Have you ever wanted to elegantly compose operations that might fail? Coroutines can help. Have you ever wished for a zero-overhead type-erased function wrapper? Coroutines can help. We show you how and more.

CppCon 2017: Concurrency, Parallelism and Coroutines—Anthony Williams

Have you registered for CppCon 2018 in September? Early bird registration is open now.

While we wait for this year’s event, we’re featuring videos of some of the 100+ talks from CppCon 2017 for you to enjoy. Here is today’s feature:

Concurrency, Parallelism and Coroutines

by Anthony Williams

(watch on YouTube) (watch on Channel 9)

Summary of the talk:

C++17 is adding parallel overloads of most of the Standard Library algorithms. There is a TS for Concurrency in C++ already published, and a TS for Coroutines in C++ and a second TS for Concurrency in C++ in the works.

What does all this mean for programmers? How are they all related? How do coroutines help with parallelism?

This session will attempt to answer these questions and more. We will look at the implementation of parallel algorithms, and how continuations, coroutines and work-stealing fit together. We will also look at how this meshes with the Grand Unified Executors Proposal, and how you will be able to take advantage of all this as an application developer.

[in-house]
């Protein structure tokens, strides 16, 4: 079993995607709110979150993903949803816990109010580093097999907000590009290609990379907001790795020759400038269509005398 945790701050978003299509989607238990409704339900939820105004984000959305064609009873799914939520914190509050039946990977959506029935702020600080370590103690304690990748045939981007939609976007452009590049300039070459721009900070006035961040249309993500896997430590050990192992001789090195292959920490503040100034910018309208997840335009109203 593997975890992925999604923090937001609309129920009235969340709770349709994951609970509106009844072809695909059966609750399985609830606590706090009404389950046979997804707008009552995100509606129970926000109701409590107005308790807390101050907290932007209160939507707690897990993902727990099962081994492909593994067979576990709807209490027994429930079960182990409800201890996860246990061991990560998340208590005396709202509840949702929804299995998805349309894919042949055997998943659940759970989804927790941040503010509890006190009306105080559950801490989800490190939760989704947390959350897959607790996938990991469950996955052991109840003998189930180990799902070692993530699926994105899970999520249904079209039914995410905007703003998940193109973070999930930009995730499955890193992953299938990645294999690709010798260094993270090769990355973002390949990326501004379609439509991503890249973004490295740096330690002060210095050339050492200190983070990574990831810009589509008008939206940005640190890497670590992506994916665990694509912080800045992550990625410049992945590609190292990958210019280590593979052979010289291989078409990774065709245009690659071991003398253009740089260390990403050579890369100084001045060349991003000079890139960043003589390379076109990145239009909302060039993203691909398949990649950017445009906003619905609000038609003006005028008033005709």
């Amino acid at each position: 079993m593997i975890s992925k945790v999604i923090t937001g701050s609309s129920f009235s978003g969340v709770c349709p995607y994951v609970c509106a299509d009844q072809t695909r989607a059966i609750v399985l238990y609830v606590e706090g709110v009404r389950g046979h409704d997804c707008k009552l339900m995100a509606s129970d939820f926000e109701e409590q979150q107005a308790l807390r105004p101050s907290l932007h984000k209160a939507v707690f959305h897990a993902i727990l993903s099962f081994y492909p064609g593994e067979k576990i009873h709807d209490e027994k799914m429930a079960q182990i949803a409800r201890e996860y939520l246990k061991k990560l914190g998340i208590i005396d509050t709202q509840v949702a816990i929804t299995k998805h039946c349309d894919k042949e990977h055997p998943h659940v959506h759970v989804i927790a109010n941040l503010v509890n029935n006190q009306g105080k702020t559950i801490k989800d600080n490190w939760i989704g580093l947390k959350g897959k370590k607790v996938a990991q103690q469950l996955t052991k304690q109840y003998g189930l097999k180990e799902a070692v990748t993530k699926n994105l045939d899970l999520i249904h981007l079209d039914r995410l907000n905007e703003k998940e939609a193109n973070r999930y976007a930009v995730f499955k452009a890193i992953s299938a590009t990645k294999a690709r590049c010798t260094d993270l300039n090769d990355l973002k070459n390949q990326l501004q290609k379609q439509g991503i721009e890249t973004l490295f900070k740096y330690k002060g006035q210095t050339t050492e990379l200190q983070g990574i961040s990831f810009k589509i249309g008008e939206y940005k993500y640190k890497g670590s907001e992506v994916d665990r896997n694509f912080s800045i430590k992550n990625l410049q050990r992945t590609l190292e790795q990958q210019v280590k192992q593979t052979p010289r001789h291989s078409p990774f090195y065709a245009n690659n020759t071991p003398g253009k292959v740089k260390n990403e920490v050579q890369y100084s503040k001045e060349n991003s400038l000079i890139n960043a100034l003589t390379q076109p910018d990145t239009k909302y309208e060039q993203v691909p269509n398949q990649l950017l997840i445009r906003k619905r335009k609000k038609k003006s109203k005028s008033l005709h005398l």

Parallel STL And Filesystem: Files Word Count Example—Bartlomiej Filipek

Now with some more numbers.

Parallel STL And Filesystem: Files Word Count Example

by Bartlomiej Filipek

From the article:

Last week you might have read about a few examples of parallel algorithms. Today I have one more application that combines the ideas from the previous post.

We’ll use parallel algorithms and the standard filesystem to count words in all text files in a given directory...

The surprisingly high cost of static-lifetime constructors—Arthur O’Dwyer

Today we look at compile time performance.

The surprisingly high cost of static-lifetime constructors

by Arthur O’Dwyer

From the article:

I was looking at HyperRogue again this week (see my previous post). It has a really nice localization framework: every message in the game can be translated just by adding a lookup entry to a single file (like, for the Czech translation, you add entries to language-cz.cpp); and then during the build process, all the language-??.cpp files are collated together and used to produce a single language-data.cpp file with a lookup table from each English message to the same message in every other language. (Seeing all the messages at once allows us to report on how “complete” each translation is, relative to the others.)...

 

Examples of Parallel Algorithms From C++17—Bartlomiej Filipek

Do you know them?

Examples of Parallel Algorithms From C++17

by Bartlomiej Filipek